Category: sportsSource: abscbn abscbnApr 12th, 2020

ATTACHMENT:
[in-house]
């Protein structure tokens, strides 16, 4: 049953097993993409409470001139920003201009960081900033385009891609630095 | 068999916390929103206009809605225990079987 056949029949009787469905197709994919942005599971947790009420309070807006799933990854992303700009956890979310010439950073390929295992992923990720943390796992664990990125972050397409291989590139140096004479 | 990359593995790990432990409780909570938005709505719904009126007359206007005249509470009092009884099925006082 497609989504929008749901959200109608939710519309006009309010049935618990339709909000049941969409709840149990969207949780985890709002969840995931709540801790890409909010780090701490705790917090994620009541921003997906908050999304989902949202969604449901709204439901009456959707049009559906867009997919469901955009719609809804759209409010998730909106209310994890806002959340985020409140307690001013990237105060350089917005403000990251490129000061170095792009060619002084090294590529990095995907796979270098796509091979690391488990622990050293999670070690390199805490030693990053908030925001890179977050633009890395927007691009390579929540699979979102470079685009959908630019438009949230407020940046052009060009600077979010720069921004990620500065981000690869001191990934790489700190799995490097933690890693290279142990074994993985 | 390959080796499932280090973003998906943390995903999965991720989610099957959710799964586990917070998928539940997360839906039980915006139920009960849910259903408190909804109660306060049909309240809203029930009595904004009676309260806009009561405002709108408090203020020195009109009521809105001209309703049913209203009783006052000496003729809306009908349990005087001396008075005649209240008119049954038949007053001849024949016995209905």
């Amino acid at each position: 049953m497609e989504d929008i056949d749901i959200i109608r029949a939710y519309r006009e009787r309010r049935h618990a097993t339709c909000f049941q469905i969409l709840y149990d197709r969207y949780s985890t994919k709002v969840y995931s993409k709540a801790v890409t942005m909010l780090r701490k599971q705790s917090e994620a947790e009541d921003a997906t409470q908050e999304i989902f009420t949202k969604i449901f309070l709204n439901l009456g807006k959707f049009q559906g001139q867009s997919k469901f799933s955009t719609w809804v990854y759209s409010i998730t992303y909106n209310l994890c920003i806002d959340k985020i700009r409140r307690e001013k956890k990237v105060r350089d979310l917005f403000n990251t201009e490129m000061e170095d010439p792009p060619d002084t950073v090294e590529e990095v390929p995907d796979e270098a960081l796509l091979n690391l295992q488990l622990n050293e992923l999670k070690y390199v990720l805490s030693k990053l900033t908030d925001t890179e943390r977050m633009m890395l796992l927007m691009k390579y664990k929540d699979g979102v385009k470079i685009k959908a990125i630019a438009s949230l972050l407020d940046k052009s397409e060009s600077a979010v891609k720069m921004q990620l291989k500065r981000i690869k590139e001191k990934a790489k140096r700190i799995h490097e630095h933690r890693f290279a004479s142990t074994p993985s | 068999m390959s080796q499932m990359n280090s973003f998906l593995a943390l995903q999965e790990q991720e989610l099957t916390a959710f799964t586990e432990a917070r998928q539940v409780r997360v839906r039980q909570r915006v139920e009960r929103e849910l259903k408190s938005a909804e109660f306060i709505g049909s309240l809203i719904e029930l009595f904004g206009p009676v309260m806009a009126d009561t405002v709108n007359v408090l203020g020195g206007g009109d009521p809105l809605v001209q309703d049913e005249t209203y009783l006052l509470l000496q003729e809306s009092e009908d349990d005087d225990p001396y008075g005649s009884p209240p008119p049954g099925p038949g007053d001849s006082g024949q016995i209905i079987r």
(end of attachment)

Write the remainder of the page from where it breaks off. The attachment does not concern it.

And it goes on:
BEST-OF-5 SERIES: The Pingoy Rules Part 4